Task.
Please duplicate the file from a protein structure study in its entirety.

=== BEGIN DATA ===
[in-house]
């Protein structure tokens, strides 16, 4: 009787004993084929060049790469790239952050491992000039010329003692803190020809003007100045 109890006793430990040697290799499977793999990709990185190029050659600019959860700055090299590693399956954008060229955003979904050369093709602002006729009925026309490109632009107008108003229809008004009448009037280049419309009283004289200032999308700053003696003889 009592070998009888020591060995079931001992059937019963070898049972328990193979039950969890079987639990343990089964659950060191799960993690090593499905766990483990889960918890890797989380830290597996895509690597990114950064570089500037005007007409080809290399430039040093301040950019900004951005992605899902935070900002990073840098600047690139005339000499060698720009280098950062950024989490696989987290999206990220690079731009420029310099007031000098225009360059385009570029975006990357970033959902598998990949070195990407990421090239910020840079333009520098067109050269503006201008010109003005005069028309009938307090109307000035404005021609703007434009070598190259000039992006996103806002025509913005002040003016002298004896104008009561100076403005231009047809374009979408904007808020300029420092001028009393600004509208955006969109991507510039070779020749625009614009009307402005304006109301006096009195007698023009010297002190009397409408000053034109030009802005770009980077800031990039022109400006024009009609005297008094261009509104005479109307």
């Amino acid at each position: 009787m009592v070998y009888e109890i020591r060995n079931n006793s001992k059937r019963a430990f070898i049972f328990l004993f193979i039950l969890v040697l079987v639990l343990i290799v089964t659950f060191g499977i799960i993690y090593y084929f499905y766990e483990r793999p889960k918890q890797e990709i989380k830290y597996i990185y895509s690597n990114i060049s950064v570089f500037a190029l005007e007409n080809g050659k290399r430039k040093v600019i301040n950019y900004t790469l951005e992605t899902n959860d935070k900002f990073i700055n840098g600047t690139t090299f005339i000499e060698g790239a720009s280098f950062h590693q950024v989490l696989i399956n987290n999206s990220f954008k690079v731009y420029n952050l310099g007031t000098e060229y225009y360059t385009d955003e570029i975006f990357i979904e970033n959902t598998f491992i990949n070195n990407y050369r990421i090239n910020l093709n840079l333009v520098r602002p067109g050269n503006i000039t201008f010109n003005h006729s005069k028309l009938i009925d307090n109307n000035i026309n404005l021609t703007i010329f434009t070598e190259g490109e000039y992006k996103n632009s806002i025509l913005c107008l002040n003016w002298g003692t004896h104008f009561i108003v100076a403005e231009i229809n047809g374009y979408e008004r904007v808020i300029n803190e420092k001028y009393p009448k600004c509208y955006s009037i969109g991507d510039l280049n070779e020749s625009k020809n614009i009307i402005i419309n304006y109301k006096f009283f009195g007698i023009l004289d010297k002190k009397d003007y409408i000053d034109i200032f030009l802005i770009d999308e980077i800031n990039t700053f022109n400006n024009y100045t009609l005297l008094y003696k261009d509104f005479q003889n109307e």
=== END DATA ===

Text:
[in-house]
């Protein structure tokens, strides 16, 4: 009787004993084929060049790469790239952050491992000039010329003692803190020809003007100045 109890006793430990040697290799499977793999990709990185190029050659600019959860700055090299590693399956954008060229955003979904050369093709602002006729009925026309490109632009107008108003229809008004009448009037280049419309009283004289200032999308700053003696003889 009592070998009888020591060995079931001992059937019963070898049972328990193979039950969890079987639990343990089964659950060191799960993690090593499905766990483990889960918890890797989380830290597996895509690597990114950064570089500037005007007409080809290399430039040093301040950019900004951005992605899902935070900002990073840098600047690139005339000499060698720009280098950062950024989490696989987290999206990220690079731009420029310099007031000098225009360059385009570029975006990357970033959902598998990949070195990407990421090239910020840079333009520098067109050269503006201008010109003005005069028309009938307090109307000035404005021609703007434009070598190259000039992006996103806002025509913005002040003016002298004896104008009561100076403005231009047809374009979408904007808020300029420092001028009393600004509208955006969109991507510039070779020749625009614009009307402005304006109301006096009195007698023009010297002190009397409408000053034109030009802005770009980077800031990039022109400006024009009609005297008094261009509104005479109307």
């Amino acid at each position: 009787m009592v070998y009888e109890i020591r060995n079931n006793s001992k059937r019963a430990f070898i049972f328990l004993f193979i039950l969890v040697l079987v639990l343990i290799v089964t659950f060191g499977i799960i993690y090593y084929f499905y766990e483990r793999p889960k918890q890797e990709i989380k830290y597996i990185y895509s690597n990114i060049s950064v570089f500037a190029l005007e007409n080809g050659k290399r430039k040093v600019i301040n950019y900004t790469l951005e992605t899902n959860d935070k900002f990073i700055n840098g600047t690139t090299f005339i000499e060698g790239a720009s280098f950062h590693q950024v989490l696989i399956n987290n999206s990220f954008k690079v731009y420029n952050l310099g007031t000098e060229y225009y360059t385009d955003e570029i975006f990357i979904e970033n959902t598998f491992i990949n070195n990407y050369r990421i090239n910020l093709n840079l333009v520098r602002p067109g050269n503006i000039t201008f010109n003005h006729s005069k028309l009938i009925d307090n109307n000035i026309n404005l021609t703007i010329f434009t070598e190259g490109e000039y992006k996103n632009s806002i025509l913005c107008l002040n003016w002298g003692t004896h104008f009561i108003v100076a403005e231009i229809n047809g374009y979408e008004r904007v808020i300029n803190e420092k001028y009393p009448k600004c509208y955006s009037i969109g991507d510039l280049n070779e020749s625009k020809n614009i009307i402005i419309n304006y109301k006096f009283f009195g007698i023009l004289d010297k002190k009397d003007y409408i000053d034109i200032f030009l802005i770009d999308e980077i800031n990039t700053f022109n400006n024009y100045t009609l005297l008094y003696k261009d509104f005479q003889n109307e």